The government is currently deciding between introducing a ‘gender hostility’ aggravation – adding gender or sex to the list of characteristics already covered by hate crime legislation – and the creation of a standalone offence. Our report shows that a ‘gender hostility’ aggravation will not solve the problem of misogyny, and may in fact undermine existing policy designed to tackle domestic abuse and other forms of violence against women.
In our workshops, we explored international practice around hate crime and gender, street harassment (including the recent case around pick up artists operating in Glasgow), online abuse, and the treatment of survivors of rape and sexual violence in the justice system. You can read our report on the Engender website here.
Five: Be bold. Be kind. Be feminist.
We were thrilled and inspired to be joined by so many excellent feminists on both days of our Scotland’s Feminist Future 2020 conference. Over the course of the conference, we held 14 workshops and one panel discussion, covering a range of issues for feminists, including: challenging white supremacy in Scotland; understanding the Equality Act 2010; media monitoring; gender and climate change; planning; peace as a feminist issue and more.
One of the (many) highlights of the conference was the graphic recording of both days, for which we are very grateful to the extremely talented Jules Scheele, and which you’ll be able to see some pictures of in the coming days. Some of the key points illustrated included the economic contribution of unpaid women, intersectionality, the impact of Brexit on women’s rights and the rise of far right rhetoric, and General Leia Organa. If you couldn’t be with us in person, we hope you kept up with all the discussion on the #ScotFemFuture hashtag on social media.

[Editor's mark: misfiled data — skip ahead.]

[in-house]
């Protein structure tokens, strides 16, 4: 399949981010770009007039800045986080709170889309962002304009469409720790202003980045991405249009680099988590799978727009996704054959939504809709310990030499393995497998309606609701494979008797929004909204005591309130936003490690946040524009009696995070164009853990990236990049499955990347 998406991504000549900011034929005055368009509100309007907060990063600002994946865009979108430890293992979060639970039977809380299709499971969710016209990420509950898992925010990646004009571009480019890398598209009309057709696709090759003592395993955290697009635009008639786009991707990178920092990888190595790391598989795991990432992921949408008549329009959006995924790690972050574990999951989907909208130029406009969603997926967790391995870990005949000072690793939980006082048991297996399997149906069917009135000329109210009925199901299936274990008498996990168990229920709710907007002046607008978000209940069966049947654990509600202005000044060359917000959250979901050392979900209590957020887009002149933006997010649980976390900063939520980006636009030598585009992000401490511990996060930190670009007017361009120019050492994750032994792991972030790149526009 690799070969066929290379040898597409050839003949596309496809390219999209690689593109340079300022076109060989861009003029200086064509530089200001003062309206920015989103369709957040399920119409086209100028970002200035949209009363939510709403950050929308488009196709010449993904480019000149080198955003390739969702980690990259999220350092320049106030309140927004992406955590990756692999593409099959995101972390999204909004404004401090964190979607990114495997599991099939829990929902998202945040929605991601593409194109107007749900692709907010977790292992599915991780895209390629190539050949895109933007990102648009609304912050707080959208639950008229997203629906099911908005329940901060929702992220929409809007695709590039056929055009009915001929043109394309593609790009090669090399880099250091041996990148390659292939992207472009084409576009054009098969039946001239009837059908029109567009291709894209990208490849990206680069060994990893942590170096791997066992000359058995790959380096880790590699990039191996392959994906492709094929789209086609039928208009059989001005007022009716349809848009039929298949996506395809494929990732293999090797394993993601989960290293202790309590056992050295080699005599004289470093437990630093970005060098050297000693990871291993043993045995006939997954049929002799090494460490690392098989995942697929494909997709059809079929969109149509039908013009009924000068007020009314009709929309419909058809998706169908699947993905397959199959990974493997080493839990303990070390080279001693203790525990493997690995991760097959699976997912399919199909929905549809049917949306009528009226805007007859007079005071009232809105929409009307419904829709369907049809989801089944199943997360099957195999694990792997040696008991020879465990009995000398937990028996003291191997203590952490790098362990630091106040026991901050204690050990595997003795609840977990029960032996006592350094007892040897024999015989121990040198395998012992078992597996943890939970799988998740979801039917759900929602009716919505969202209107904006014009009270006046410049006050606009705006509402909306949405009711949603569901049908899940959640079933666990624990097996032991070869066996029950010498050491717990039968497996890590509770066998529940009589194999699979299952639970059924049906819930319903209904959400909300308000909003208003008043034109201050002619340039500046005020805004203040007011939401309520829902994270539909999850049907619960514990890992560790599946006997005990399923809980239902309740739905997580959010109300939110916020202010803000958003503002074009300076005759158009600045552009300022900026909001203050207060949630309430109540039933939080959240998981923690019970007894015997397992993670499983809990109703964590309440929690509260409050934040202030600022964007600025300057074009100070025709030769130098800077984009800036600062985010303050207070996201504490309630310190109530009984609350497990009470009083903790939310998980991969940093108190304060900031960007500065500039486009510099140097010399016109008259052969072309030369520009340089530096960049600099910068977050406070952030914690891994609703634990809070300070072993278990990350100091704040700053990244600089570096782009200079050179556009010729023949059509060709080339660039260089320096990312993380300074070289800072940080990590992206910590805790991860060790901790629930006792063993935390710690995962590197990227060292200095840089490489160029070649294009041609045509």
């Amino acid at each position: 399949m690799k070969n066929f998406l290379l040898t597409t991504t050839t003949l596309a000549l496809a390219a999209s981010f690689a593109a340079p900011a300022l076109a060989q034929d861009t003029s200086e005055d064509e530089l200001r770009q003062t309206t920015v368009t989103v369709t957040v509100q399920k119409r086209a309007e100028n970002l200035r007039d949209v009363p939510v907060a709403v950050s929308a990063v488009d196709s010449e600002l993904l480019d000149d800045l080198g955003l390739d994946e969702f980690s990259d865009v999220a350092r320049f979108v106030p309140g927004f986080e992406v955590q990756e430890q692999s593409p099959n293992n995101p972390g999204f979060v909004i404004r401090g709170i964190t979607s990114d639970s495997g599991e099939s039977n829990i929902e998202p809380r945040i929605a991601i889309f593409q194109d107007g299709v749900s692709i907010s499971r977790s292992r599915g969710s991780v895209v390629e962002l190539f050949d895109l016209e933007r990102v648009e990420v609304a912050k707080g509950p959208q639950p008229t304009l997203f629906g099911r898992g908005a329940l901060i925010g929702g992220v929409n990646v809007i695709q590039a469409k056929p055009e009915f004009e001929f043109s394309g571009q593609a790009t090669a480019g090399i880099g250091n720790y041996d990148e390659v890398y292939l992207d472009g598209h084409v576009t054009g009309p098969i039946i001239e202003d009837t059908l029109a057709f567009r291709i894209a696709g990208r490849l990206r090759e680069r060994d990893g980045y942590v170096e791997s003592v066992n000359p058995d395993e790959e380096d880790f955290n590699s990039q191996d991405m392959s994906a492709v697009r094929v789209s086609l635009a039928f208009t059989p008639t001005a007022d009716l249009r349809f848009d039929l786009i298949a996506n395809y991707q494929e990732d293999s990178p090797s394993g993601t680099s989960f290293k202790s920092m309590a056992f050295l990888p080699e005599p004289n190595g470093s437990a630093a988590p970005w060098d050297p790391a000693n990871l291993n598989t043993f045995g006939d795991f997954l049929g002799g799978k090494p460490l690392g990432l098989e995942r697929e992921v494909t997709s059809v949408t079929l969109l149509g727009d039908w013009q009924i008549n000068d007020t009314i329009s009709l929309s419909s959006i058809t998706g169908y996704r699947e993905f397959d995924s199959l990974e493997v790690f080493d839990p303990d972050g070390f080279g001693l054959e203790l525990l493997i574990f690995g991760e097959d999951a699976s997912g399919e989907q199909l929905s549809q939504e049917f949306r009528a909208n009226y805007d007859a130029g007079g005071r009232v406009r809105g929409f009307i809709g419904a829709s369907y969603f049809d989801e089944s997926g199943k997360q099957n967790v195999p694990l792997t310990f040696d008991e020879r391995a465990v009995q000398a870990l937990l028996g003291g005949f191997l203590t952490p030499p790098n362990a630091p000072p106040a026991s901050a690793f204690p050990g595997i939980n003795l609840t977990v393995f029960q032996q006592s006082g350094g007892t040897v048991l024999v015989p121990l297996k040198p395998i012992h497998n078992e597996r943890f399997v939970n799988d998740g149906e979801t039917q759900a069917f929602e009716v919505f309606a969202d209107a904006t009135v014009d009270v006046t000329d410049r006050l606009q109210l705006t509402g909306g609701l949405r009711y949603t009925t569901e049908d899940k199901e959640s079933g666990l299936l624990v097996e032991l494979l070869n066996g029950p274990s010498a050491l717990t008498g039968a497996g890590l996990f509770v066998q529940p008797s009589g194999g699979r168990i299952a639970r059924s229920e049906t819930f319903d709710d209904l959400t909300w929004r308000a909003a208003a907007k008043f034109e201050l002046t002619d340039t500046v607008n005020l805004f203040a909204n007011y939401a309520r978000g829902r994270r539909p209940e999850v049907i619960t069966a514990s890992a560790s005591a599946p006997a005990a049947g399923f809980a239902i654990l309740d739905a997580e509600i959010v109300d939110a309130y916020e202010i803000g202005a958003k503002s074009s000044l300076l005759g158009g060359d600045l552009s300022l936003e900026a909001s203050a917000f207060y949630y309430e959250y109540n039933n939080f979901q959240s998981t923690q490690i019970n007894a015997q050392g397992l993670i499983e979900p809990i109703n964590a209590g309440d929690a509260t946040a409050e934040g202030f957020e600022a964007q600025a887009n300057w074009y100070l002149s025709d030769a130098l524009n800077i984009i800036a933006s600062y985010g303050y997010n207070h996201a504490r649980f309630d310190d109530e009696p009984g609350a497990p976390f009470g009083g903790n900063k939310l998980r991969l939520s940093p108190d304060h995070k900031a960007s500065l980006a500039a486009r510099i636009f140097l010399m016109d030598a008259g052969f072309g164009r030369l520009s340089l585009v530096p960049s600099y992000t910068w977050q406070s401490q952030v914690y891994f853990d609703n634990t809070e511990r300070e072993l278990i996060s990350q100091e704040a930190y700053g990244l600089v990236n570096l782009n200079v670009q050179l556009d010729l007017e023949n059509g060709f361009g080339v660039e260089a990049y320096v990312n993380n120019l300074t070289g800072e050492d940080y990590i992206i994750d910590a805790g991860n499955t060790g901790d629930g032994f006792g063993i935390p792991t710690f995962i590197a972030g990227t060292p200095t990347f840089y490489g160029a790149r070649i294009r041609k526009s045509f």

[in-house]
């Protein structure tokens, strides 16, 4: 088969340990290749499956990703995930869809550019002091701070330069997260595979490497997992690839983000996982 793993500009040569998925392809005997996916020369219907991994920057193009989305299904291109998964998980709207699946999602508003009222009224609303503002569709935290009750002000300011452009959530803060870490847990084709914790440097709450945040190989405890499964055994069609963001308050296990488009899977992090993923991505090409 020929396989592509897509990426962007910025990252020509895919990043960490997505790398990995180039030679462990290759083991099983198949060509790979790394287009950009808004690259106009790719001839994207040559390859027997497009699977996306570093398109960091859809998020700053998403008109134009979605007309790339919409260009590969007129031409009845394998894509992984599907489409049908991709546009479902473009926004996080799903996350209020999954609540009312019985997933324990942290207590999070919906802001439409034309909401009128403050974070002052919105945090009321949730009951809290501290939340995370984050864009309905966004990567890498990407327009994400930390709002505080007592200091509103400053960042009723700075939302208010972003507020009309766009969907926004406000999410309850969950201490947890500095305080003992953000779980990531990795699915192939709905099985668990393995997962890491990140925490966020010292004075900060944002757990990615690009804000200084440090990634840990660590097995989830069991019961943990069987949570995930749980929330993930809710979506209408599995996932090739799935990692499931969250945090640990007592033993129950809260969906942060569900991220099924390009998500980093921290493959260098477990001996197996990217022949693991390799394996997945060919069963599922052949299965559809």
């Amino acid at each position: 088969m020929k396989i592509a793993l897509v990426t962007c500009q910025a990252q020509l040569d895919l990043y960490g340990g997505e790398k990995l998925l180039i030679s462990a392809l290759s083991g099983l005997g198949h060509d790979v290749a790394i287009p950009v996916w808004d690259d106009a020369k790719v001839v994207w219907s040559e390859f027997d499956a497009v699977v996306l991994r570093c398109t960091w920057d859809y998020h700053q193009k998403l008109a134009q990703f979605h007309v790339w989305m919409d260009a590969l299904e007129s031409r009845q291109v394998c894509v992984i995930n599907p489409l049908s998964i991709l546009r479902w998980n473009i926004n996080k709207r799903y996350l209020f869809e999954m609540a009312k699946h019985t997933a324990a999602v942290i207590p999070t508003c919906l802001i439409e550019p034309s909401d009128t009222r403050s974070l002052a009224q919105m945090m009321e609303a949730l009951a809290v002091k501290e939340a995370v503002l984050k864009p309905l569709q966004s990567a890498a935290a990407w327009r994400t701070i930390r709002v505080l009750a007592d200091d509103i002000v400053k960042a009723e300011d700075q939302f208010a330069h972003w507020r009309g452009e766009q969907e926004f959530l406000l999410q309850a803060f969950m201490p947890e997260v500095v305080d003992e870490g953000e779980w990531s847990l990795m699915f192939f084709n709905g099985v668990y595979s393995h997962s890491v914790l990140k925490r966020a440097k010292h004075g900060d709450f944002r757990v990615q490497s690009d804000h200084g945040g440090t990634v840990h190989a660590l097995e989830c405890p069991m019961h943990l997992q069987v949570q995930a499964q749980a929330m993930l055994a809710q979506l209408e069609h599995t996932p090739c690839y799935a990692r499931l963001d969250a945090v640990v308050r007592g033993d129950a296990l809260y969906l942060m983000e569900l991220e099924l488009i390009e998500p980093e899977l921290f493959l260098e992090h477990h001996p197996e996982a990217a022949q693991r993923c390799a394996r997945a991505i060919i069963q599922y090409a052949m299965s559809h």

We’d like to thank the Glasgow Women’s Library for the fabulous space and all their assistance, Bridgeton Library for the use of their community room, our sisters from across the UKJCW for joining us, all our speakers, panellists, and workshop hosts, and all our attendees for sharing their support and sisterhood across both days.
Friday Feminist Five is an Engender publication. If you’re reading this because someone has forwarded this message to you, then you can receive your own copy to your inbox every Friday by joining Engender today.